18/6/17 7:33 pm
Perhaps you’ve seen this famous optical illusion, drawn by cartoonist W.E.Hill in 1915. Most people who don’t know it will see either a young woman or an old lady (Hill titled it “My Wife and My Mother-in-Law”), but seeing both takes patience and an open mind. Even when the illusion is explained, it takes a while before the penny drops and the “aha moment” happens. Illusions like these are called “ambiguous images.” Google that phrase and you’ll find a ton more. They’re fun to ponder knowing that two incongruous realities can co-exist within the same picture. So often what we think we are perceiving isn’t the whole story. It’s human nature to see only half of what is right in front of us.
Some years back a friend went through a tough illness, and to this day he and his wife describe it as both the best and worst thing that ever happened to them. The worst for the pain and upheaval it brought, but the best for the deepened friendships and faith that continue to be its fruits. Like the words of an old hymn, they experienced how “sorrow and love flow mingled down.”
Paul the Apostle’s words in Philippians present the same seemingly impossible illusion. “Joy in suffering” is one such paradoxical word pairing. Anyone can experience and understand “joy” and “suffering” separately, but to hold the two together is like staring at W.E. Hill’s drawing, straining to see both the old hag and the young woman. It requires a certain concentration to stick with it and see both.
Paul wrote that he had learned to be content in every circumstance. Surely this is not possible in our 21st century lives, rife with personal and political trouble. Within and around us is anything but joy. Just how are we supposed to see the other side of the picture and experience contentment? Yet he was writing from prison after trials such as being flogged, stoned or shipwrecked. He was often weary and in pain. What was Paul seeing that we so easily miss?
Taking a Deeper Look
The key to the riddle of contentment is knowing what Paul was, and was not, focusing on. His contentment was rooted not in fleeting feelings of optimism and certainly not in his circumstances, but in an abiding hope, in what he called the hidden gospel (Ephesians 3:9). The word “gospel” in the Scriptures is shorthand for “good news,” and the good news for Paul was that God is eternally at work in every circumstance. What we normally label bad, like my friend’s illness, can end up being used for God’s purposes in ways we can’t imagine at first. Suffering is real and never good in and of itself, but something good can come out of it. It’s like a mystery hidden for ages in God.
This wasn’t just theory for Paul. Over and over, he had seen it happen in himself and in others. As counterintuitive as it seemed, he knew that evil was not the only horse in the race. Like a tiny bit of yeast in dough, God’s good has the power to transform any situation.
Knowing this helped Paul see adversity in a totally different way. No doubt his trials were real, but he trusted that God was at work, bringing something good out of them. His suffering was mitigated by a deep and abiding joy. Writing from prison, he had an amazing lack of self-pity, and even found himself rejoicing! He had the character to put aside his own preferences to think about the needs of his friends.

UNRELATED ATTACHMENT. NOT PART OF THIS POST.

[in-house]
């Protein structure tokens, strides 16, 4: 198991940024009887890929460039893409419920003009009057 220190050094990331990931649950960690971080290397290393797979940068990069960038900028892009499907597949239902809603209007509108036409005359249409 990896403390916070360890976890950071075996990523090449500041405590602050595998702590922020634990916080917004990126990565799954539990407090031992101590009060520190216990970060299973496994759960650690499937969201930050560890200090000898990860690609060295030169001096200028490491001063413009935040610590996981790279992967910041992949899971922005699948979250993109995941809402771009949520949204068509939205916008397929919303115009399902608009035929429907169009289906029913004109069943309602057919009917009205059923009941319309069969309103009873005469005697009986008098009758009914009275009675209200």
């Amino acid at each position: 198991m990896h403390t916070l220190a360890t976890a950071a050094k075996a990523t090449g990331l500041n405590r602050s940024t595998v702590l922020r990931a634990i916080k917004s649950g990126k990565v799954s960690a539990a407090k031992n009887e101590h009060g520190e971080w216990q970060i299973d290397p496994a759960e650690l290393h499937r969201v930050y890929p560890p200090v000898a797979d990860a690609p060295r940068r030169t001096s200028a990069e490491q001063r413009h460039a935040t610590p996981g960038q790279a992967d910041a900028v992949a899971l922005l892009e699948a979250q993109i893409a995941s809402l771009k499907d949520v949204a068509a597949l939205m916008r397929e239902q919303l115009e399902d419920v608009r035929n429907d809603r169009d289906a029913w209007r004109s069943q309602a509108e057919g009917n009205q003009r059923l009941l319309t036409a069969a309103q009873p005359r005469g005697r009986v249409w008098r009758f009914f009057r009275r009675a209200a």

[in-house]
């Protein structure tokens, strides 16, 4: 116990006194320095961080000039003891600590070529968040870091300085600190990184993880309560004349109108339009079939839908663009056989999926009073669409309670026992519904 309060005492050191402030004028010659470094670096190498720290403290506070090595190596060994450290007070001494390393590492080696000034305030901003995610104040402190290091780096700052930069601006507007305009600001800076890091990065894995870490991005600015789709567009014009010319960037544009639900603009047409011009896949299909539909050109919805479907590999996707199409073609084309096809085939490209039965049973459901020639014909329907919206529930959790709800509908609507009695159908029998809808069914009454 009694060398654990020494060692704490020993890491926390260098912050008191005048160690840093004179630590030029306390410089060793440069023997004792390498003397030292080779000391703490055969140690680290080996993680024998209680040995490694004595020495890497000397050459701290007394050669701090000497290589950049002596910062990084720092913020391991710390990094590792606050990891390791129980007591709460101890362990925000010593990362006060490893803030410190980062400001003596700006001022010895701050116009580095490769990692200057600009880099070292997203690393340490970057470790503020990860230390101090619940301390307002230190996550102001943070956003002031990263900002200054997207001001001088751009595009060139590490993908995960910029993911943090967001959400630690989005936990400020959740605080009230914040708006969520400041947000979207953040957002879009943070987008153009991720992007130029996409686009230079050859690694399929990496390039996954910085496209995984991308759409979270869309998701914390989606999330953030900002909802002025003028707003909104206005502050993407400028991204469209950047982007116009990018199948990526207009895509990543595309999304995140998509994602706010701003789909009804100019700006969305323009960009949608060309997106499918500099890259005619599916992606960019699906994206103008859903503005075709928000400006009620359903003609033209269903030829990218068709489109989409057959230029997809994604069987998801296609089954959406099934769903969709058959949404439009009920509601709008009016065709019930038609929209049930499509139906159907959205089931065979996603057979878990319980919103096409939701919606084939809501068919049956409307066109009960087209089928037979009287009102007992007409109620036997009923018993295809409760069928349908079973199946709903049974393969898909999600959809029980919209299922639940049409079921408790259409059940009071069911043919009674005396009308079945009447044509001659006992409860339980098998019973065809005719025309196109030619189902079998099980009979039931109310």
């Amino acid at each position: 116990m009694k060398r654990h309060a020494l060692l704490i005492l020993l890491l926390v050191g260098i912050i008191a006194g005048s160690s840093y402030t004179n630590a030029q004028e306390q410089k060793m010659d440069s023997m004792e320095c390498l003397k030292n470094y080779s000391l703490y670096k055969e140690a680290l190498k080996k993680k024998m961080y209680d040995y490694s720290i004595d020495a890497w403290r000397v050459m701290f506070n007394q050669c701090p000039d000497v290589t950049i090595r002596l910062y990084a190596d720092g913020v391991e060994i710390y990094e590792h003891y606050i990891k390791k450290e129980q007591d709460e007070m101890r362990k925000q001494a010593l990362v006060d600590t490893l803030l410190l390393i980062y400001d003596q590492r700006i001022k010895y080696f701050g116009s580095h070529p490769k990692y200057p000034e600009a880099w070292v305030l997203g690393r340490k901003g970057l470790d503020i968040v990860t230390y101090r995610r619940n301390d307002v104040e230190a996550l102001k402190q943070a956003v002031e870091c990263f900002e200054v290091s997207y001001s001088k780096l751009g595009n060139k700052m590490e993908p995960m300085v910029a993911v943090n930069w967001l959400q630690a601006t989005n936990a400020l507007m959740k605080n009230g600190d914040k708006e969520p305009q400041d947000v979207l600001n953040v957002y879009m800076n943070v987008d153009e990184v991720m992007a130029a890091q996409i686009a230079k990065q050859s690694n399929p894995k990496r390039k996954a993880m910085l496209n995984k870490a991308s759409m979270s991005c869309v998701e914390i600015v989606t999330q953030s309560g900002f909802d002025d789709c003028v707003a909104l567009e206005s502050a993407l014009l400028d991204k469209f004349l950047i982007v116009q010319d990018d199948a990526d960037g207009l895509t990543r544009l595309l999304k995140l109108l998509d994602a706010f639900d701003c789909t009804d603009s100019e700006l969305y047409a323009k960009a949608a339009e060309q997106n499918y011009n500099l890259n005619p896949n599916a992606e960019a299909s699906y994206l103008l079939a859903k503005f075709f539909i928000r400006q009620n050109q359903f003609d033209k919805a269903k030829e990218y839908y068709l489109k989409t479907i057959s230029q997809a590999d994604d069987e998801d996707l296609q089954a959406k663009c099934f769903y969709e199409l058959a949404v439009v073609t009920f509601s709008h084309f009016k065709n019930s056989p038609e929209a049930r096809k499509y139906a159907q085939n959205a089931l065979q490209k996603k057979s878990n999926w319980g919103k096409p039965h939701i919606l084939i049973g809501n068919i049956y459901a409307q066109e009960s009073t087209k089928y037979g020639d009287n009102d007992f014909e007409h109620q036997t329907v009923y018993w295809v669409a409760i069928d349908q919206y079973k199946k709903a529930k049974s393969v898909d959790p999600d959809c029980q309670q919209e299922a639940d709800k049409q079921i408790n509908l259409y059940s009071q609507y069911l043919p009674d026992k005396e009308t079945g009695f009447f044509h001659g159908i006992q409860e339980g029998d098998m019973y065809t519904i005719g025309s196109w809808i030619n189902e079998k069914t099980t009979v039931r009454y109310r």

Hope was not the opposite of suffering but sprang out of it. Elsewhere he wrote that he could even boast in his sufferings, because he knew that after producing endurance and character, hope was its final fruit (Romans 5:3-4). Notice he doesn’t say that we boast about or celebrate our sufferings, but that we celebrate in our sufferings. No one gives thanks for the painful or grief-filled experiences of our lives. Rather, we can be thankful knowing that God stands with us in trying times, able to transform us in that very place into people with deeper character. Pain, though real, does not have the final word in life.
In the upside-down way that is characteristic of God’s kingdom, Paul knew that suffering was the necessary antecedent of hope. He trusted that an Artist God was creatively and subversively drawing another picture within the first one. The key to the secret of contentment, said Paul, was knowing that the hidden gospel exists. Taking a long and trusting second look in our circumstances can change everything.
Paul knew that if we stay centered only on our lives, the gospel will be squeezed to the periphery or choked out entirely.
Self-centered lives will not carry us through times of difficulty, nor offer genuine hope to a world fraught with uncertainty, suspicion and fear. Instead, we need lives re-centered on the gospel. This was the only thing that could help Paul perceive the movements of God’s larger drama. “It is Christ who lives in me,” he wrote. Living the life of Christ as our own personal narrative is key, and it means knowing that, like Christ, our life will have suffering and death but also resurrection. Even if something looks like a failure, it’s not the end of the story. We’ll begin to see in-breakings of God in whatever is going on.
But make no mistake. Embracing this mystery is the work of a lifetime. At first, suffering has the amazing ability to take up all the space in our brains, threatening to create nothing but bitterness, division and despair. Just look at the vitriol in the anti-Trump demonstrations, or the deep despair a persistent physical or emotional problem can stir in us. We usually see our own narratives quite clearly but lack the imagination to see the hidden gospel.